History and Theology: 5 Variations

The following is an attempt at a typology of the various ways in which history and theology may cross pollinate and inter implicate one another’s domains of study.

  • History of Theology. This is a branch of history. Its object of study happens to be theological discourse, but it deploys broadly critical-historical tools of analysis in order to generate a narrative of the past. For an example consider Jaroslav Pelikan’s magisterial 5 vol. The Christian Tradition: A History of the Development of Doctrine, Univ. of Chicago Pr. (1975-1991).
  • Theological History. This is not a branch of history but an approach to historical narration in general. Its object of study is not limited to the output of theologians, but can survey any domain of life amenable to historical modes of representation. What’s distinctive here is its willingness to deploy theological categories of description, such as admitting of God as an agent in its causal plot lines . Think the New Testament’s Luke-Acts, Eusebius’ Church History, or Augustine’s City of God.
  • Historical Theology. This is an approach to theological inquiry. It attempts to offer constructive theological proposals on the basis in part of its accounts of the past. Can be contrasted with an approach to theology such as Analytic Theology which tries instead to establish constructive theological proposals primarily on the basis of the acuity and rigor of its conceptual analyses and demonstrations of logical cogency. Think Ephraim Radner’s A Brutal Unity: The Spiritual Politics of the Christian Church, Baylor Univ. Pr. (2012).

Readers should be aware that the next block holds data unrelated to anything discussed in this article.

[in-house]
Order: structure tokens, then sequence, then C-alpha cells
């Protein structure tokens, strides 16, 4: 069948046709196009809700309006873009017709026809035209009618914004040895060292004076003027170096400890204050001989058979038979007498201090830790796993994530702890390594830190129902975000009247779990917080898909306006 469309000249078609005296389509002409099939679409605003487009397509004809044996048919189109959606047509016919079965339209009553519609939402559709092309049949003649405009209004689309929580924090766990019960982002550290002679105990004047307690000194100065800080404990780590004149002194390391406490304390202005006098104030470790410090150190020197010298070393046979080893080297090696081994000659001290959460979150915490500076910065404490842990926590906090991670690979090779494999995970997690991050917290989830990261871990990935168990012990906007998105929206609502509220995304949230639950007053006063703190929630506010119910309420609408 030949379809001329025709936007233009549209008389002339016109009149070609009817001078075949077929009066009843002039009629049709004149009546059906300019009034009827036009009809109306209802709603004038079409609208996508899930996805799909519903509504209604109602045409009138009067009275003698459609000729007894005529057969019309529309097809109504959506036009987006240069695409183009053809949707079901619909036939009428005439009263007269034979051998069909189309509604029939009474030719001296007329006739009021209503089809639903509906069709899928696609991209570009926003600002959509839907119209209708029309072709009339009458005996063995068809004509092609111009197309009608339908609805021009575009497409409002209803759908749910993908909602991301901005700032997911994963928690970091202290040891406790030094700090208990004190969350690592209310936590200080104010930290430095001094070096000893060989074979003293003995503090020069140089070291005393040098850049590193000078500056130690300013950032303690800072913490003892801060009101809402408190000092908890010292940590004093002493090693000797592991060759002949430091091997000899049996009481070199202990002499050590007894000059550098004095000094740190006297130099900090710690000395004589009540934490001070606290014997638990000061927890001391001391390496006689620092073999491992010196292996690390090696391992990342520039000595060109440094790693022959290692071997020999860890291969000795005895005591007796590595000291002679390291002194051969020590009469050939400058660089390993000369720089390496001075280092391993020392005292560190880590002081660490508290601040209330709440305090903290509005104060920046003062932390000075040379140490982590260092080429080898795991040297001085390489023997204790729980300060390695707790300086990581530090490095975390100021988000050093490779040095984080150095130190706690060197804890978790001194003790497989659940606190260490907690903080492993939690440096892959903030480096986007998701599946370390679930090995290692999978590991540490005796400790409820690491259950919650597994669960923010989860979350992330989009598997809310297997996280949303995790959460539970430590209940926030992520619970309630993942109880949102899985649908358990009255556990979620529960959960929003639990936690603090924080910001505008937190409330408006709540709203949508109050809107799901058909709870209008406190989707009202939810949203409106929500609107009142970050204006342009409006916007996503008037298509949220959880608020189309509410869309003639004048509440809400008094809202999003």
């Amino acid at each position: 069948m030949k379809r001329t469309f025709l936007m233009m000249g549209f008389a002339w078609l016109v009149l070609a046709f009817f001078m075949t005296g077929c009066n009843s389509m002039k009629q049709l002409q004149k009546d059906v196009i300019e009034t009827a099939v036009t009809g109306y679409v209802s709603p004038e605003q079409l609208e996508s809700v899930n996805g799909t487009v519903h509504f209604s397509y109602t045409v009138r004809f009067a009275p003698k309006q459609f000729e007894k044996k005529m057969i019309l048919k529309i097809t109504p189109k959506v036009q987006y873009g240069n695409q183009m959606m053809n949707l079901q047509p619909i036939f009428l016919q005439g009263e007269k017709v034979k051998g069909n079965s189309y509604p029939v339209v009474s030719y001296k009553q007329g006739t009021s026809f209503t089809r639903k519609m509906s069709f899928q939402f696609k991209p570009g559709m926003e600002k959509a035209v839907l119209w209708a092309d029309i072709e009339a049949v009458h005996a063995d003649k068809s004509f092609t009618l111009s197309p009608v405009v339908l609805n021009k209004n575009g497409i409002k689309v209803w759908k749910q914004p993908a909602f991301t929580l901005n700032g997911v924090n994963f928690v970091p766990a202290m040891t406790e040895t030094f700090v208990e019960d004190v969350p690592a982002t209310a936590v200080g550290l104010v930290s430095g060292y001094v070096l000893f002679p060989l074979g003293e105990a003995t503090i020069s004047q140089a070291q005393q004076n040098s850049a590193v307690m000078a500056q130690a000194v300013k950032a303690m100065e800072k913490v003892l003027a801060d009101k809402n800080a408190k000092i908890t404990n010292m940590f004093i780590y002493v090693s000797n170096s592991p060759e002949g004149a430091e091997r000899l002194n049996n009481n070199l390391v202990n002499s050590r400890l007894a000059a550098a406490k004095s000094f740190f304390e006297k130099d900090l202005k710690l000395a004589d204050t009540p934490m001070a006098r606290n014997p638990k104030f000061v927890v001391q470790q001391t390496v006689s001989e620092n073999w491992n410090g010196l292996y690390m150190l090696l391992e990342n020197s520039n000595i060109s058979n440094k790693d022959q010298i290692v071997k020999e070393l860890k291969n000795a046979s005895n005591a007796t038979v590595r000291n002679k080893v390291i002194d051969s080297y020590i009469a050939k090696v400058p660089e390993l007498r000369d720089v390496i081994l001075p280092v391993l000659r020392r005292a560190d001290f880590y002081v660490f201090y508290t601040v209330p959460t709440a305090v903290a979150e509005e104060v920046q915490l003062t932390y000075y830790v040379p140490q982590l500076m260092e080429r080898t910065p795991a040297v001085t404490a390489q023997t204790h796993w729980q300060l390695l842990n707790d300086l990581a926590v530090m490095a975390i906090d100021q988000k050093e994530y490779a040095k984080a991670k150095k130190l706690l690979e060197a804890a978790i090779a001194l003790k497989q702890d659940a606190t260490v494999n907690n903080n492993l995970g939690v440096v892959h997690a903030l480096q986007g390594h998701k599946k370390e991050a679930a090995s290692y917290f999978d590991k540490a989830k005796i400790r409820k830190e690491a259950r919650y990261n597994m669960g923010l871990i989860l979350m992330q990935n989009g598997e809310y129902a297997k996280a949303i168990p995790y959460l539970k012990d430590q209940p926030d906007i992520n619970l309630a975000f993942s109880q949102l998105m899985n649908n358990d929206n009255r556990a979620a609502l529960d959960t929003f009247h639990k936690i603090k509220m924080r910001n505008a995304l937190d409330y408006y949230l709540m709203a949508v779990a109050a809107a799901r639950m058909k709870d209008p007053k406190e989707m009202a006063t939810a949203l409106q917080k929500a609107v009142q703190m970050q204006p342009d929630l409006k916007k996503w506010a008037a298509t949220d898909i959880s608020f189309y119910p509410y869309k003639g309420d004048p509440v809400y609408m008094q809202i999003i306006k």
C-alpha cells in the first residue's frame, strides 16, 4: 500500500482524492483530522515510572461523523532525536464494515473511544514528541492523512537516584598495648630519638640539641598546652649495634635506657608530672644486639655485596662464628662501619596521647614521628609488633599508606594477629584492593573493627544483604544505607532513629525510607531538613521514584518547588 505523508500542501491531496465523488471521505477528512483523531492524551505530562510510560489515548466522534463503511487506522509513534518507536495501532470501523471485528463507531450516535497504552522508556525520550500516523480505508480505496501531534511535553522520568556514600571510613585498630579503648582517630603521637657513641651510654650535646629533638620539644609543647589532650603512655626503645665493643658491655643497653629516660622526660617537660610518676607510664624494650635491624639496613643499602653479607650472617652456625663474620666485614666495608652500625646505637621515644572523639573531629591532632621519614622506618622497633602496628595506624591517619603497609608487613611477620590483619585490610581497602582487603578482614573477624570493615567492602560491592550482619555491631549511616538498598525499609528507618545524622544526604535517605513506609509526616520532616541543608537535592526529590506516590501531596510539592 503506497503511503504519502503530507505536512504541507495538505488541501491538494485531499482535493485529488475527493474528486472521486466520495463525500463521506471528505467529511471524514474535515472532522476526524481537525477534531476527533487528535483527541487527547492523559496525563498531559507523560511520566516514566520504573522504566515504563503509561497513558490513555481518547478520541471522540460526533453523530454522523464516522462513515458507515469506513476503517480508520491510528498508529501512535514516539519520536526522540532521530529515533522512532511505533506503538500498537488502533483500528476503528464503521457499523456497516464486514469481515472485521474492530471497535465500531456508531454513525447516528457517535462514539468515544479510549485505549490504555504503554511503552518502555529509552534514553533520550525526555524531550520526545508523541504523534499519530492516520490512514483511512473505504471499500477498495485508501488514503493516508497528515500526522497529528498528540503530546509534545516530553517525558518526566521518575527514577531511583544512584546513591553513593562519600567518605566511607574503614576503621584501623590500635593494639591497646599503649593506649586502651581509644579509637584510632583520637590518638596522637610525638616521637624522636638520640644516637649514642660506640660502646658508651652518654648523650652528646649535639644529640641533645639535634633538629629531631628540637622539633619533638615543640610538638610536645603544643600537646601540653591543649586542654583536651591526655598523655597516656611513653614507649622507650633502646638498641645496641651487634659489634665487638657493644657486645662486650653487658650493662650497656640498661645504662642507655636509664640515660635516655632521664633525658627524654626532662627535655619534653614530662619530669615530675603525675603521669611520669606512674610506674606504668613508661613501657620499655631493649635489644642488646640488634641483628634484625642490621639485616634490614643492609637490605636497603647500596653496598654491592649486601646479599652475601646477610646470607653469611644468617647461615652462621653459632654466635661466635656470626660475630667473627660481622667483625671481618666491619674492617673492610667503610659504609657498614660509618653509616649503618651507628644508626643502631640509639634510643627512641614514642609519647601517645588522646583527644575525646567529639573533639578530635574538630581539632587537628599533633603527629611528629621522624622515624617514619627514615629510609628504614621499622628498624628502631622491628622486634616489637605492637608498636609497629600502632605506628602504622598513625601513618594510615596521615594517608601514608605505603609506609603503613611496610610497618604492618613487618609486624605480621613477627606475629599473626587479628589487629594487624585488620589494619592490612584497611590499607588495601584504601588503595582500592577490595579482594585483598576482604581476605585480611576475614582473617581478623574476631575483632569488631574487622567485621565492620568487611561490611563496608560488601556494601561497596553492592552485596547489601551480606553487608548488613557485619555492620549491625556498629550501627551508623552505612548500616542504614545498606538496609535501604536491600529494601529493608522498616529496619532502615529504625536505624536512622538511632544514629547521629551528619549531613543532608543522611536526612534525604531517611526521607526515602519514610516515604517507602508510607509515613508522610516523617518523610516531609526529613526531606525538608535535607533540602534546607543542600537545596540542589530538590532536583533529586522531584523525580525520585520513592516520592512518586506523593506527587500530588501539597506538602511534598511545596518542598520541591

• Theology of History. This is not an approach but a branch of theology, a limited subset of its sphere of inquiry. It endeavors to offer a theological description of specific matters like the nature of time, the legibility of the past, the place of history within God’s scheme of revelation and the outworking of his purposes. May partially overlap with another branch of theology, i.e., Eschatology. Think Irenaeus’ doctrine of recapitulation as a soteriology of history. Or think Hans Urs von Balthasar’s A Theology of History or Wolfhart Pannenberg’s Revelation as History.
  • Theological Historiography. This is the interface of theology and the philosophy of history. Theological categories will be deployed to evaluate historiographical categories, procedural axioms, and criteria of legitimation. Think Joel B. Green’s “Rethinking ‘History’ for Theological Interpretation,” Journal of Theological Interpretation 5.2 (2011), 159-174.
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